In the woods, a 13-year-old boy is grabbed by an escaped convict and told to bring money later that day. The boy does as he’s told, only to be attacked by the convict’s partner. A murder ensues, and through happenstance, the murderer and the boy’s mother form an alliance. All this takes place in four days during which the boy has his first communion, his separated parents face each other amidst grandmother’s hopes they’ll reunite, the grandfather just wants to go fishing, the school’s chaplain complains about the boy’s behavior, and the convicts’ shared girlfriend comes, gun in hand, to help them escape to Tangier. The mother’s surprising decisions complete the story.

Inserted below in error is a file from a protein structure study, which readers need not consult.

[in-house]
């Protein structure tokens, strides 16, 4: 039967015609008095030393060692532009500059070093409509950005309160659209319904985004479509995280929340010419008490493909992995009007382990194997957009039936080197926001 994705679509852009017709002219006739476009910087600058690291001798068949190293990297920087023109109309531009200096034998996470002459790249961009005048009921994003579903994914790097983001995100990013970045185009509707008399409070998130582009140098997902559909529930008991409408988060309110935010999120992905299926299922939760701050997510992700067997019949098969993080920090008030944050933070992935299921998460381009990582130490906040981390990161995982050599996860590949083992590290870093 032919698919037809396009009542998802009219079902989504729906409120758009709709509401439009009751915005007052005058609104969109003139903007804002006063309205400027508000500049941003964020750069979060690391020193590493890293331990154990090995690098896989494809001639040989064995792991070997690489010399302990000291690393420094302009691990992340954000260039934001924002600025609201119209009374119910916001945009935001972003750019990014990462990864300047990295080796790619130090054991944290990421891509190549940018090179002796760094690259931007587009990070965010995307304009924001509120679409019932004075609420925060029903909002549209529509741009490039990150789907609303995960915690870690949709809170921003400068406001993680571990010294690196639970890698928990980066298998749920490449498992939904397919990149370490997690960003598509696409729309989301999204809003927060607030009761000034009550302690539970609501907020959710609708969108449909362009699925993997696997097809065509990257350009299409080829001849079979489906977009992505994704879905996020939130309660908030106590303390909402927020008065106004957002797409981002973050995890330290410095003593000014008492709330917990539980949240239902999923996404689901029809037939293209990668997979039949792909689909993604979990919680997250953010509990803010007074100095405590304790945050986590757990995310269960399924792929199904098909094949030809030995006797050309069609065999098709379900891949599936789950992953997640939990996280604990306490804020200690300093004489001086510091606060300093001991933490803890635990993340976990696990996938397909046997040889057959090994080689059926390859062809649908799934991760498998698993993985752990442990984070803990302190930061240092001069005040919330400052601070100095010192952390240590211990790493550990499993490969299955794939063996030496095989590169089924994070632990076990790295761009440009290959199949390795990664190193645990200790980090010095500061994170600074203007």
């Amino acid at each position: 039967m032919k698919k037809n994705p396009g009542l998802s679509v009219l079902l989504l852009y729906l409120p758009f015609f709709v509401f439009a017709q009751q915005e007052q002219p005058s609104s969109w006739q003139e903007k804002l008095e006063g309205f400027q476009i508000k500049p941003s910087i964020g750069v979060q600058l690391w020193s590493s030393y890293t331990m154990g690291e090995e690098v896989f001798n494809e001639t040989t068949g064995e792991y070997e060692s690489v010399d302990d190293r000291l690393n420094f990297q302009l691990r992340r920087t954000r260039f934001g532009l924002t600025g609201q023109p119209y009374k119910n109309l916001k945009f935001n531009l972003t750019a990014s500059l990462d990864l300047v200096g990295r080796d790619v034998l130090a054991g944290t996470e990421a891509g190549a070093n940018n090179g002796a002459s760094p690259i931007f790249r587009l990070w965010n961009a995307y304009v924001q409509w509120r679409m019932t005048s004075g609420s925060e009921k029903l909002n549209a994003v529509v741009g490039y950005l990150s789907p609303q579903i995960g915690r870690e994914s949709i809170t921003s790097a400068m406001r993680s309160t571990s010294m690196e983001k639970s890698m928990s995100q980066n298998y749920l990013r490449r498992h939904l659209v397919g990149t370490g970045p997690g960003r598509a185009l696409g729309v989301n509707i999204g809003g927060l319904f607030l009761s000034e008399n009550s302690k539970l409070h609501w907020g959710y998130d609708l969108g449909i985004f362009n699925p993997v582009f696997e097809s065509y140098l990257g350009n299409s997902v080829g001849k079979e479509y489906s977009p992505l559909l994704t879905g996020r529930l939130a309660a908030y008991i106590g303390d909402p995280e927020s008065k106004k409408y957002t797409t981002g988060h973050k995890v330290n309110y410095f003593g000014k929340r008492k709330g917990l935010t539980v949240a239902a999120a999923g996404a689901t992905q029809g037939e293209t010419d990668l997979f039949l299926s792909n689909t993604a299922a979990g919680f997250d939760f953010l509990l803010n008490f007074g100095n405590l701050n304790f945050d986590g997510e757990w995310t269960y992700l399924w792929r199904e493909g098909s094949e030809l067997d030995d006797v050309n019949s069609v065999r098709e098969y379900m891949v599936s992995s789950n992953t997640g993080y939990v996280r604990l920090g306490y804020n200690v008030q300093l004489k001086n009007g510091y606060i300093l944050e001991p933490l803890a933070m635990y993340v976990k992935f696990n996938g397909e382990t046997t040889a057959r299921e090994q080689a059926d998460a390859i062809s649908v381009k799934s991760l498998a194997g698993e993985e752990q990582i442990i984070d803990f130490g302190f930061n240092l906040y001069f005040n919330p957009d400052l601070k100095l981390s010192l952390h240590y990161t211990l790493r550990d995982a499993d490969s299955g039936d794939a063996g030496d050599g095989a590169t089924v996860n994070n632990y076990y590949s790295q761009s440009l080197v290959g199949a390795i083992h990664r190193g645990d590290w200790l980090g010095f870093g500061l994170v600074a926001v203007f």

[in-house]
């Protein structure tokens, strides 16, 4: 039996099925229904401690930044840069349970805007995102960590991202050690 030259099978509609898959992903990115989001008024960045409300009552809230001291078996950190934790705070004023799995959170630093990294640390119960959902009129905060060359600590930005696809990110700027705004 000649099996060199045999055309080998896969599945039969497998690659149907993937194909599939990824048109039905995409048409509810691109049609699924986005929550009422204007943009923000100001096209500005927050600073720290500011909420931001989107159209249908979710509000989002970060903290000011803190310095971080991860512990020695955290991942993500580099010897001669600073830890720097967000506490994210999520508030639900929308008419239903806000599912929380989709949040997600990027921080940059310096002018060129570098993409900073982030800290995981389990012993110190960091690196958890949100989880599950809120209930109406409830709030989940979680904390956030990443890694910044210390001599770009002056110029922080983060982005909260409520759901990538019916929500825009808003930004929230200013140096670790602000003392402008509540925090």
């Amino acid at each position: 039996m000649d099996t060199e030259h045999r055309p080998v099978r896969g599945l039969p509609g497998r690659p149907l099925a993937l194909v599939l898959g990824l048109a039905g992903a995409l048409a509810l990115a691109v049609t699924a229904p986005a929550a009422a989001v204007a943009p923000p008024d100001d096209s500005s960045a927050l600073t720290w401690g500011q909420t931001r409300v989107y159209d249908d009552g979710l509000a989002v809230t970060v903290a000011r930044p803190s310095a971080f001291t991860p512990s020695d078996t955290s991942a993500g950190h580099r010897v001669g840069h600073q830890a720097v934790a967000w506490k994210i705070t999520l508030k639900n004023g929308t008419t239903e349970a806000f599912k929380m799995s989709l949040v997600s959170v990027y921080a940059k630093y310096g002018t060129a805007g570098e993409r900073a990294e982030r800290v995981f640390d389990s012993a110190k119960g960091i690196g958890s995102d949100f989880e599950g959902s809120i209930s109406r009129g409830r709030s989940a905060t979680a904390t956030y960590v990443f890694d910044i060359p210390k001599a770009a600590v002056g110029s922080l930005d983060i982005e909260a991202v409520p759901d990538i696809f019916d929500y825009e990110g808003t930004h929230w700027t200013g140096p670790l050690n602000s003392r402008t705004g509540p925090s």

User Reviews: The title might lead viewers to expect an elegant parlor room whodunit, but this elegant French import is something else entirely: part thriller, part domestic melodrama, and in large part a story of the end of innocence for a troubled young boy on the threshold of adulthood, who stumbles on the hideout of an escaped convict. Under threat of death the boy is sworn to silence, but the real trouble begins after his divorced mother learns the secret and becomes fatally attracted to the fugitive. The story unfolds with rare narrative subtlety, expressed in unspoken thoughts and barely repressed emotions. Too bad the plot is then allowed to collapse in the final act, with all the conflicting elements forced together in a rushed climax, followed by a long, inconclusive fade-out meant to appear ambiguous but looking more like the end result of writer’s block. The weak resolution partially mars an otherwise attractive and well-acted drama, handsomely photographed in a glorious corner of French countryside at the end of a long, dry summer.